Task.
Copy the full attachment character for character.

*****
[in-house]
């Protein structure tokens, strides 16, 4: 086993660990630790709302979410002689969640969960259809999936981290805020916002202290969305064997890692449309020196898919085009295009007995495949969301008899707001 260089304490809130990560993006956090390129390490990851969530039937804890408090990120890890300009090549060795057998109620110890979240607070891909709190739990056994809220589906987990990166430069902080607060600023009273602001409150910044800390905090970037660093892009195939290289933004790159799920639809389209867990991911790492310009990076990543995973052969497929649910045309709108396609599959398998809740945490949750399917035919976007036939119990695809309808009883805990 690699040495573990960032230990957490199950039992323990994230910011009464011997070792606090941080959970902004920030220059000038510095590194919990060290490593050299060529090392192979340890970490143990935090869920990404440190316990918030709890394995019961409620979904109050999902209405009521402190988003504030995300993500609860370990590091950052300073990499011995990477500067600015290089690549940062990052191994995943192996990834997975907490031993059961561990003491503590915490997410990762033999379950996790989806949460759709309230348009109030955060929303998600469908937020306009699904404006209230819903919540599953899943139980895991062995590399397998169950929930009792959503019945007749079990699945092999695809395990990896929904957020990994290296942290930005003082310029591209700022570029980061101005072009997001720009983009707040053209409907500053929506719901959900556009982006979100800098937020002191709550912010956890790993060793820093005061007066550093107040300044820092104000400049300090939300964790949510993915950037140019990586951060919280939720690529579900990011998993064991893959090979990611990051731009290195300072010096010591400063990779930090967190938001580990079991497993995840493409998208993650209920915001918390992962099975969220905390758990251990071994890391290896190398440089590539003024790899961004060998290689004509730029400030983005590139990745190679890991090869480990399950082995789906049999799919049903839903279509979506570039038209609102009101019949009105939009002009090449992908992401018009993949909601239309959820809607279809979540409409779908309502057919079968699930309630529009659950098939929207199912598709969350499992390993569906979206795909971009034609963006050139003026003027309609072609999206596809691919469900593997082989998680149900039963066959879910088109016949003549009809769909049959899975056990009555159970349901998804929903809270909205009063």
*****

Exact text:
[in-house]
């Protein structure tokens, strides 16, 4: 086993660990630790709302979410002689969640969960259809999936981290805020916002202290969305064997890692449309020196898919085009295009007995495949969301008899707001 260089304490809130990560993006956090390129390490990851969530039937804890408090990120890890300009090549060795057998109620110890979240607070891909709190739990056994809220589906987990990166430069902080607060600023009273602001409150910044800390905090970037660093892009195939290289933004790159799920639809389209867990991911790492310009990076990543995973052969497929649910045309709108396609599959398998809740945490949750399917035919976007036939119990695809309808009883805990 690699040495573990960032230990957490199950039992323990994230910011009464011997070792606090941080959970902004920030220059000038510095590194919990060290490593050299060529090392192979340890970490143990935090869920990404440190316990918030709890394995019961409620979904109050999902209405009521402190988003504030995300993500609860370990590091950052300073990499011995990477500067600015290089690549940062990052191994995943192996990834997975907490031993059961561990003491503590915490997410990762033999379950996790989806949460759709309230348009109030955060929303998600469908937020306009699904404006209230819903919540599953899943139980895991062995590399397998169950929930009792959503019945007749079990699945092999695809395990990896929904957020990994290296942290930005003082310029591209700022570029980061101005072009997001720009983009707040053209409907500053929506719901959900556009982006979100800098937020002191709550912010956890790993060793820093005061007066550093107040300044820092104000400049300090939300964790949510993915950037140019990586951060919280939720690529579900990011998993064991893959090979990611990051731009290195300072010096010591400063990779930090967190938001580990079991497993995840493409998208993650209920915001918390992962099975969220905390758990251990071994890391290896190398440089590539003024790899961004060998290689004509730029400030983005590139990745190679890991090869480990399950082995789906049999799919049903839903279509979506570039038209609102009101019949009105939009002009090449992908992401018009993949909601239309959820809607279809979540409409779908309502057919079968699930309630529009659950098939929207199912598709969350499992390993569906979206795909971009034609963006050139003026003027309609072609999206596809691919469900593997082989998680149900039963066959879910088109016949003549009809769909049959899975056990009555159970349901998804929903809270909205009063």